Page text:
How Families Are Kept Apart by Current Immigration Laws

Written by on April 10, 2015 in Temporary Protected Status with 3 Comments
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4084485753_393c07cd96_bFamily reunification has stood as a central pillar of the U.S. immigration system, dating back to 1965. Despite this, a new study by researchers Maria Enchautegui and Cecilia Menjivar shows that current immigration laws actually work to keep many families apart. Not surprisingly, the authors’ analysis reveals that immigrant households have a “high incidence of persons married with spouses absent, a high share of male-headed households, and high proportions of children not living with their parents or separated from the parents.”

In principle, our immigration law recognizes the right of U.S. citizens and lawful permanent residents to be reunited with close family members born abroad. By doing so, the law embraces the value of family life as a “matter of personal intimacy as much as physical support, of giving and receiving ‘care’ in the broadest sense.” However, a closer look at the actual impact of current immigration laws on families reveals that family reunification is threatened by various legal provisions, some of which reflect competing principles.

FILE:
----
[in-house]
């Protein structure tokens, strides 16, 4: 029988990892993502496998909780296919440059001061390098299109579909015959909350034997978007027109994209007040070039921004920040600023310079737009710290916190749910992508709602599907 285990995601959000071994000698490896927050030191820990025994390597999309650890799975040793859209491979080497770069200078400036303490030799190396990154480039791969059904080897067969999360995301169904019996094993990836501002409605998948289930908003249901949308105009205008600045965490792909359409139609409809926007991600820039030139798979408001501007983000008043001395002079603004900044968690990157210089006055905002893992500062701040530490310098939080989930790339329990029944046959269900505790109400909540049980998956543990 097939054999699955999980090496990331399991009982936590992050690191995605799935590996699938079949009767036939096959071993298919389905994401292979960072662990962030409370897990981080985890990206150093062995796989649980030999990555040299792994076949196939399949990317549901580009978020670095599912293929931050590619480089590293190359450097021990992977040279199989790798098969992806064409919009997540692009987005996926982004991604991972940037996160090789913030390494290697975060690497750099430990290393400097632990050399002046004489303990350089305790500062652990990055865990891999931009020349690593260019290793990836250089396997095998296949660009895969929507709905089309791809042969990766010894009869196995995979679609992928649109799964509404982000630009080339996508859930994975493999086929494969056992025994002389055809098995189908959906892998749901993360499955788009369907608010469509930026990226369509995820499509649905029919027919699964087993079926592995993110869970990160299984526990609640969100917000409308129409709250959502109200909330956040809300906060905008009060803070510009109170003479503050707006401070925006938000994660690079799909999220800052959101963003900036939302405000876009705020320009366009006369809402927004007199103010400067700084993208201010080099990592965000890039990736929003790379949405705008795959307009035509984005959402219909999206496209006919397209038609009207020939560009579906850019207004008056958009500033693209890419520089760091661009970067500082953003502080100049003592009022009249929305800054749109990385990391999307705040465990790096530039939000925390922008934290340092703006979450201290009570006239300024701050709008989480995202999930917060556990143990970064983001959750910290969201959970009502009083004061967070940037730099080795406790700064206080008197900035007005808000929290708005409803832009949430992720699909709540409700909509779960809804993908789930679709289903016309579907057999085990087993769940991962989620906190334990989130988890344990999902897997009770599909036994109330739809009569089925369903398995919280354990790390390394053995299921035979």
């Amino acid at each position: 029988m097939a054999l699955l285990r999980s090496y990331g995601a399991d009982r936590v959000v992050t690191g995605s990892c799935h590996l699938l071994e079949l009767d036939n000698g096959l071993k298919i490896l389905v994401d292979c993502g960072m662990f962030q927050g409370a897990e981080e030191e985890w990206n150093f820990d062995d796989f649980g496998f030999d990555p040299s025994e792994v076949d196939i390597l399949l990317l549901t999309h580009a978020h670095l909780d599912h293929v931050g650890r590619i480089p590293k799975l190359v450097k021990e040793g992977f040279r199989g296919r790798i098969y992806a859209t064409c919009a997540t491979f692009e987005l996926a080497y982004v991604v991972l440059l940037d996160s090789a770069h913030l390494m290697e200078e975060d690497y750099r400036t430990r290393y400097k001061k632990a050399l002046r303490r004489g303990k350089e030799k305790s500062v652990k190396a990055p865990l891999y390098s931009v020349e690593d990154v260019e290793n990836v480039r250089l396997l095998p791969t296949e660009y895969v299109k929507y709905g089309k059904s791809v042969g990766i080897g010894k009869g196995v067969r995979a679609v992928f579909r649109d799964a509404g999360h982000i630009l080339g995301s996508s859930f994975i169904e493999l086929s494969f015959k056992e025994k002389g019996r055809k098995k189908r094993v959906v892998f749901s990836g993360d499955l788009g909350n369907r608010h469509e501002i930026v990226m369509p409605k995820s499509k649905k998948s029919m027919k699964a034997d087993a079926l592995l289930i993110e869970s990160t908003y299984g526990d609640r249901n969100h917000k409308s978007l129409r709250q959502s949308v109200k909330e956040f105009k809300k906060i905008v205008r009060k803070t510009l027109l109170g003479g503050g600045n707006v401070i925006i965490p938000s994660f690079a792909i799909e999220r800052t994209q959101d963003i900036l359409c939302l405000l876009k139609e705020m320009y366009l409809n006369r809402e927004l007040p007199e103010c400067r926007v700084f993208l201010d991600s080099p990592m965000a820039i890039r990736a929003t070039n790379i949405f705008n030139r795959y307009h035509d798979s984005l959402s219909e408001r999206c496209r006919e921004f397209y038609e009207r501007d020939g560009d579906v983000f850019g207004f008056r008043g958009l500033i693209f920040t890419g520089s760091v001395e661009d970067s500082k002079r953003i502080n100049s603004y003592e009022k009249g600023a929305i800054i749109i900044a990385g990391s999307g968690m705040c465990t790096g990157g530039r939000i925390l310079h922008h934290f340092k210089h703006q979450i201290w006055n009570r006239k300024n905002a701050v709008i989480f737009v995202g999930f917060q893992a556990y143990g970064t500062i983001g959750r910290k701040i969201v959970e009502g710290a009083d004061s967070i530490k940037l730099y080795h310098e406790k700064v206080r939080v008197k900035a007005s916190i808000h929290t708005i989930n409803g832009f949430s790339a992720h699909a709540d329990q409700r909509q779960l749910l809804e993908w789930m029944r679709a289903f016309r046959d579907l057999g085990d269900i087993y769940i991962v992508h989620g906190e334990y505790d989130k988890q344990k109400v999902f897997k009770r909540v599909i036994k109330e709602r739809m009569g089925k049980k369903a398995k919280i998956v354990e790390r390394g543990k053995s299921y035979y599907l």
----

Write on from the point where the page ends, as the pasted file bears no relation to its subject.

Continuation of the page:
Specifically, the authors found that the following provisions sometimes frustrate the goal of family reunification:

  • visa categories and numerical limits
  • minimum income requirements for sponsoring a family member
  • bars to reentry for individuals who previously resided here unlawfully
  • situation of unauthorized immigrants and those in temporary protected status

For example, the combined effect of numerical limits on family visa categories with higher demand and the annual limit of visas issued to each country has resulted in significant backlogs. This means that aspiring immigrants from certain countries may have to wait several years to obtain a visa. Meanwhile, individuals who have previously resided in the country without documentation for more than 180 or 365 days are barred from being re-admitted into the United States for 3 or 10 years, respectively. And even individuals who are applying to become lawful permanent residents while in the United States may be subject to the 3 or 10 year bar if required to return home to obtain their visa.

Economic factors also contribute to family separation. U.S. citizens or permanent residents who petition for their family members must submit an affidavit of support demonstrating that their immigrant relatives will not be a “public charge” (i.e., be a financial burden on the government). In communities with high poverty rates, the income requirement is hard to meet. Finally, unauthorized immigrants or individuals in temporary protected status (TPS) simply cannot petition for their family members to join them.

In sum, this new report reveals that immigration laws not only determine who is allowed to immigrate and through which channels, but they also shape the composition of immigrant families and, by doing so, they affect immigrant households’ economic opportunities and their ability to integrate to the United States. From a policy perspective, this analysis is a good reminder that immigration laws have implications that go well beyond actual admissions.

Photo by Jonathan Cohen.

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